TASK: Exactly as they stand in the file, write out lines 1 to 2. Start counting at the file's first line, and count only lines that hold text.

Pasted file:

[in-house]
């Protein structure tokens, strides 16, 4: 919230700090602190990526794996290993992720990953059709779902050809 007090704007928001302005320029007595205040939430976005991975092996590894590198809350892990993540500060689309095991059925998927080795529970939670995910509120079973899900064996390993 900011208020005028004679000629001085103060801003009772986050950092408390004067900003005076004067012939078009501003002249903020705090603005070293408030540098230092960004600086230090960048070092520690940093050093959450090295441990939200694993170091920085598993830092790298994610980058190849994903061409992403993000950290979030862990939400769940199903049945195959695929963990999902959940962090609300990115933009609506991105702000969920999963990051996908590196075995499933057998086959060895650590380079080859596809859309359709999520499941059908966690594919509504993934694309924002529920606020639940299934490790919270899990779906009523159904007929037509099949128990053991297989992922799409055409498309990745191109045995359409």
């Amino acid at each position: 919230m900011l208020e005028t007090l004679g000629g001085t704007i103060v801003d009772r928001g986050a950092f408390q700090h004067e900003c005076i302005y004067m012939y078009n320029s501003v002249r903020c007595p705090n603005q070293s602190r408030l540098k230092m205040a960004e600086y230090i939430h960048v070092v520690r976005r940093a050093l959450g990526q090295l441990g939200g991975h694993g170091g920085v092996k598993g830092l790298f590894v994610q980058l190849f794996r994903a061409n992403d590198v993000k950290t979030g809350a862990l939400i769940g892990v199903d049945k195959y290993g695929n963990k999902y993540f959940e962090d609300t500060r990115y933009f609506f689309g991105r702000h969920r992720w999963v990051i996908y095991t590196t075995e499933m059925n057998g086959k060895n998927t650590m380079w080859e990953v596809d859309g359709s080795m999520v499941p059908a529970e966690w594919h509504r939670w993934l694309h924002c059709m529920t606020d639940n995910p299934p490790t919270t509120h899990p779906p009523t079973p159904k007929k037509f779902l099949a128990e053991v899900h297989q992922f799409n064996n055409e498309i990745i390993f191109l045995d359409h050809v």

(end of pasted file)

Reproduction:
[in-house]
């Protein structure tokens, strides 16, 4: 919230700090602190990526794996290993992720990953059709779902050809 007090704007928001302005320029007595205040939430976005991975092996590894590198809350892990993540500060689309095991059925998927080795529970939670995910509120079973899900064996390993 900011208020005028004679000629001085103060801003009772986050950092408390004067900003005076004067012939078009501003002249903020705090603005070293408030540098230092960004600086230090960048070092520690940093050093959450090295441990939200694993170091920085598993830092790298994610980058190849994903061409992403993000950290979030862990939400769940199903049945195959695929963990999902959940962090609300990115933009609506991105702000969920999963990051996908590196075995499933057998086959060895650590380079080859596809859309359709999520499941059908966690594919509504993934694309924002529920606020639940299934490790919270899990779906009523159904007929037509099949128990053991297989992922799409055409498309990745191109045995359409």